I rise, Sir, to move for Copy of the Correspondence between the Lord Lieutenant of Ireland and the Secretary of State for War, relating to calling out for training the Irish Militia Regiments in 1870, the re-enrolment of their men, or the reduction of their Staff. Under ordinary circumstances, any person conversant with the usages of the House would take it for granted that such correspondence as I have asked for would be laid before Parliament in accordance with the terms of my Motion. However, I have heard from the right hon. Gentleman at the head of the War Department that it is his intention to refuse the Papers. It certainly appears strange to me that a Minister of such a specially cautious temperament as my right hon. Friend should commit himself in writing to the Lord Lieutenant of Ireland, or to any other person, by a statement which he is either afraid or ashamed to submit to the House of Commons and the inspection of independent Members. Ireland is supposed to be governed by a Lord Lieutenant responsible to his Sovereign for the tranquillity of that country, and there exists no reason why he should be either crippled or fettered by political expediency or red-tape interference. It was the custom—as the Secretary for War very well knows, having himself served as Chief Secretary to the Lord Lieutenant in Ireland—that, before any steps were taken from the War Office to interfere with either the Militia or other military arrangements, a communication to that effect should be made to the Lord Lieutenant. It also was the custom, until the precedent afforded by the present Secretary of State for War, to attend to the objections and to follow the advice of the Queen's representative in Ireland. I feel perfectly persuaded that, from the knowledge possessed by Earl Spencer as to the necessity for continued training and an efficient service, he would be about the last man to sanction either the non-calling out of the Irish Militia, or the steps taken by the Secretary for War to render their Staff ineffective. For what could be more absurd than, as the War Office proposes, to take men out of the Line, who are incapable of teaching the troops their duty, and to set them at the head of drilling operations. Those, of course, who are competent will be kept by the commanding officers of the regiments to which they are attached. Now, all these matters are within the knowledge of Earl Spencer, a man of considerable experience in military administration, possessed of no ordinary amount of sound common sense, remarkable for his administrative ability, and distinguished for that boundless hospitality and manly character so well calculated to conciliate the people of Ireland. Still, the Irish Militia Regiments have not been called out for the last five years—a bad return, let me say, for their conduct when England stood sadly in need of their services. You hesitated to call out the Irish Militia. Why? Was it this? You doubted the loyalty and the fidelity of the nation, and yet you lacked the manliness to say so. The conduct of the Administration almost tempts one, in the words of the poet, to exclaim—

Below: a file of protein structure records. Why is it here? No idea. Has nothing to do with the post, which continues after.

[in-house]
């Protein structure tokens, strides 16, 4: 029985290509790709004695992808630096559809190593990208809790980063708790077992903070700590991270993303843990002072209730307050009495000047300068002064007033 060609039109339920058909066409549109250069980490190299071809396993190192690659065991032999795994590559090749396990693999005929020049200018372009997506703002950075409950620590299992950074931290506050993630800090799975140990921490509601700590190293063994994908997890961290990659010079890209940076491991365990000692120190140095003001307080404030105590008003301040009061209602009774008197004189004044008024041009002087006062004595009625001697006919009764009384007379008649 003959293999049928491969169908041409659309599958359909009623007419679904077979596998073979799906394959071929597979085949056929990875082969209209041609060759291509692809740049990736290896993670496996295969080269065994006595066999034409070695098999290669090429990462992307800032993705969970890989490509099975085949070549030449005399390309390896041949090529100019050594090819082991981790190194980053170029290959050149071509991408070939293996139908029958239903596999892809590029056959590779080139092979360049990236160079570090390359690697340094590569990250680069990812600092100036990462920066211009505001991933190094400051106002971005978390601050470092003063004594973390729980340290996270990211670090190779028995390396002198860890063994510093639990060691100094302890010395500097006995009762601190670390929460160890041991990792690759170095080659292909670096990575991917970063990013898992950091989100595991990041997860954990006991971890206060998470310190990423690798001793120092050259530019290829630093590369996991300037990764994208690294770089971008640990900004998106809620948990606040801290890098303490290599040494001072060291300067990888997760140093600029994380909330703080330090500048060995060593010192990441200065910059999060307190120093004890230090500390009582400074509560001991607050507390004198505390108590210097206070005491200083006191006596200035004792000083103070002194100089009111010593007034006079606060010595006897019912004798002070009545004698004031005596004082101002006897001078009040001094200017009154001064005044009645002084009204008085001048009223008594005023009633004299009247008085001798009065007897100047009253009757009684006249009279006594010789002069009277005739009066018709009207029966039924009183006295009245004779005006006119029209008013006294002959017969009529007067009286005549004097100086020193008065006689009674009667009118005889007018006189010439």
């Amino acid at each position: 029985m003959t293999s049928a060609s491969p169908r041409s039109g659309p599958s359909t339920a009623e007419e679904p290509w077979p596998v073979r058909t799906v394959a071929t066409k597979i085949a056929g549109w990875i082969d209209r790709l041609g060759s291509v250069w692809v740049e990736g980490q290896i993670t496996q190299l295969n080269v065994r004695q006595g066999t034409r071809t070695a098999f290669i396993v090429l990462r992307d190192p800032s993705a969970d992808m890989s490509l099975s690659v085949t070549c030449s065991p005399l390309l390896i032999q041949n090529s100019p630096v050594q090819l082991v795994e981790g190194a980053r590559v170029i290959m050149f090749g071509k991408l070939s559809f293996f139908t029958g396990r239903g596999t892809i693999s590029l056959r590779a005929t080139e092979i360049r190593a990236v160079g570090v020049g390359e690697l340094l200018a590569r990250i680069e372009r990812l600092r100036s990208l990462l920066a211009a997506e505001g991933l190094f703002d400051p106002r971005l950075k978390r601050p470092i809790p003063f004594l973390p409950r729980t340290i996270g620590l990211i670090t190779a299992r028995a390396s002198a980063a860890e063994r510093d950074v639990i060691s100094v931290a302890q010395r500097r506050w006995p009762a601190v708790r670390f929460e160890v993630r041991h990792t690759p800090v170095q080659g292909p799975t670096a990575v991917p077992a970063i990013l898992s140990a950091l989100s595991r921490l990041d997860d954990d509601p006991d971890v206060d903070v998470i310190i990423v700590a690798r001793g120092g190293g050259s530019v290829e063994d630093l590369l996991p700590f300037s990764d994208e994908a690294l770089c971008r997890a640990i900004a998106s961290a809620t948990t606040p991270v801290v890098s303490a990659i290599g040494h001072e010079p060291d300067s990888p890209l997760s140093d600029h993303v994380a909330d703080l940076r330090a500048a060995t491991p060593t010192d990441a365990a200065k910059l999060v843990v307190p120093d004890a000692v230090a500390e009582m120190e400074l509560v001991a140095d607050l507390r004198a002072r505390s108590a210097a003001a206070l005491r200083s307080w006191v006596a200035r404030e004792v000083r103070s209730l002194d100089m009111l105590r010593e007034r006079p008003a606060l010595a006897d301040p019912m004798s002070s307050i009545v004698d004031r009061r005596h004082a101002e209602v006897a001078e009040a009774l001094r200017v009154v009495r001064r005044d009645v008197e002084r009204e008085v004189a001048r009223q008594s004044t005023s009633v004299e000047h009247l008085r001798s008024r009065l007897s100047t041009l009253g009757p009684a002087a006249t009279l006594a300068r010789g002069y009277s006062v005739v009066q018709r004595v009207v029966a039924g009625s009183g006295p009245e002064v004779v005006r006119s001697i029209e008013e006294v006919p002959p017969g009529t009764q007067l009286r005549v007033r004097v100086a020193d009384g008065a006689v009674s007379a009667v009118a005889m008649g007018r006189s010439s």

"Those tyrants teasing, tempting to rebel,